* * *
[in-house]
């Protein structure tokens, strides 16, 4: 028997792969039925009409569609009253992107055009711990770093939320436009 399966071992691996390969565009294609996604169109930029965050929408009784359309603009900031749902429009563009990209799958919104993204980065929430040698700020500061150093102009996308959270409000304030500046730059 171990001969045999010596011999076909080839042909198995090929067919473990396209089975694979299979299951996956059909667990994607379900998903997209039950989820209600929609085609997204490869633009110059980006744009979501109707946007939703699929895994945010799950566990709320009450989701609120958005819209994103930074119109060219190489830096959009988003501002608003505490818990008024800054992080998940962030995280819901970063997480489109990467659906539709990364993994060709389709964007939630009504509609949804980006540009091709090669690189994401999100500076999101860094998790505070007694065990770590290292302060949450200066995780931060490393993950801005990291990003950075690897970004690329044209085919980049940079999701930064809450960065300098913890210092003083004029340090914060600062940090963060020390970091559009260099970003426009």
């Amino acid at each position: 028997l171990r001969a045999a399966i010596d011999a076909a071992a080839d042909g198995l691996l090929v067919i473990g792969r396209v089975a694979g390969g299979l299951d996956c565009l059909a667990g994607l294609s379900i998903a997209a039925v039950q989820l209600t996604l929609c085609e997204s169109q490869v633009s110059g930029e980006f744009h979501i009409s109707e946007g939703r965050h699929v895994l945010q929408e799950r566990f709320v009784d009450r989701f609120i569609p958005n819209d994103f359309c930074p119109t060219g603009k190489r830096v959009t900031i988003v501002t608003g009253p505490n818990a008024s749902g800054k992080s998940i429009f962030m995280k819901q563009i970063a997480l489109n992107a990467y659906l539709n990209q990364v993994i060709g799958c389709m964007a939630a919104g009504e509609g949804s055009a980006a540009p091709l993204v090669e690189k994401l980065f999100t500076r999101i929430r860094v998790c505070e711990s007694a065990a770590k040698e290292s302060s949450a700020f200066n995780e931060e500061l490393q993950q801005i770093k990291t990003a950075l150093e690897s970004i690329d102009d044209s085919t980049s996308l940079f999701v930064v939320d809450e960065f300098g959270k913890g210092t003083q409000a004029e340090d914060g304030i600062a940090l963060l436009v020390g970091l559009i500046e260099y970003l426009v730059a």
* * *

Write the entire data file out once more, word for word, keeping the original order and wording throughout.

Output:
[in-house]
């Protein structure tokens, strides 16, 4: 028997792969039925009409569609009253992107055009711990770093939320436009 399966071992691996390969565009294609996604169109930029965050929408009784359309603009900031749902429009563009990209799958919104993204980065929430040698700020500061150093102009996308959270409000304030500046730059 171990001969045999010596011999076909080839042909198995090929067919473990396209089975694979299979299951996956059909667990994607379900998903997209039950989820209600929609085609997204490869633009110059980006744009979501109707946007939703699929895994945010799950566990709320009450989701609120958005819209994103930074119109060219190489830096959009988003501002608003505490818990008024800054992080998940962030995280819901970063997480489109990467659906539709990364993994060709389709964007939630009504509609949804980006540009091709090669690189994401999100500076999101860094998790505070007694065990770590290292302060949450200066995780931060490393993950801005990291990003950075690897970004690329044209085919980049940079999701930064809450960065300098913890210092003083004029340090914060600062940090963060020390970091559009260099970003426009």
């Amino acid at each position: 028997l171990r001969a045999a399966i010596d011999a076909a071992a080839d042909g198995l691996l090929v067919i473990g792969r396209v089975a694979g390969g299979l299951d996956c565009l059909a667990g994607l294609s379900i998903a997209a039925v039950q989820l209600t996604l929609c085609e997204s169109q490869v633009s110059g930029e980006f744009h979501i009409s109707e946007g939703r965050h699929v895994l945010q929408e799950r566990f709320v009784d009450r989701f609120i569609p958005n819209d994103f359309c930074p119109t060219g603009k190489r830096v959009t900031i988003v501002t608003g009253p505490n818990a008024s749902g800054k992080s998940i429009f962030m995280k819901q563009i970063a997480l489109n992107a990467y659906l539709n990209q990364v993994i060709g799958c389709m964007a939630a919104g009504e509609g949804s055009a980006a540009p091709l993204v090669e690189k994401l980065f999100t500076r999101i929430r860094v998790c505070e711990s007694a065990a770590k040698e290292s302060s949450a700020f200066n995780e931060e500061l490393q993950q801005i770093k990291t990003a950075l150093e690897s970004i690329d102009d044209s085919t980049s996308l940079f999701v930064v939320d809450e960065f300098g959270k913890g210092t003083q409000a004029e340090d914060g304030i600062a940090l963060l436009v020390g970091l559009i500046e260099y970003l426009v730059a």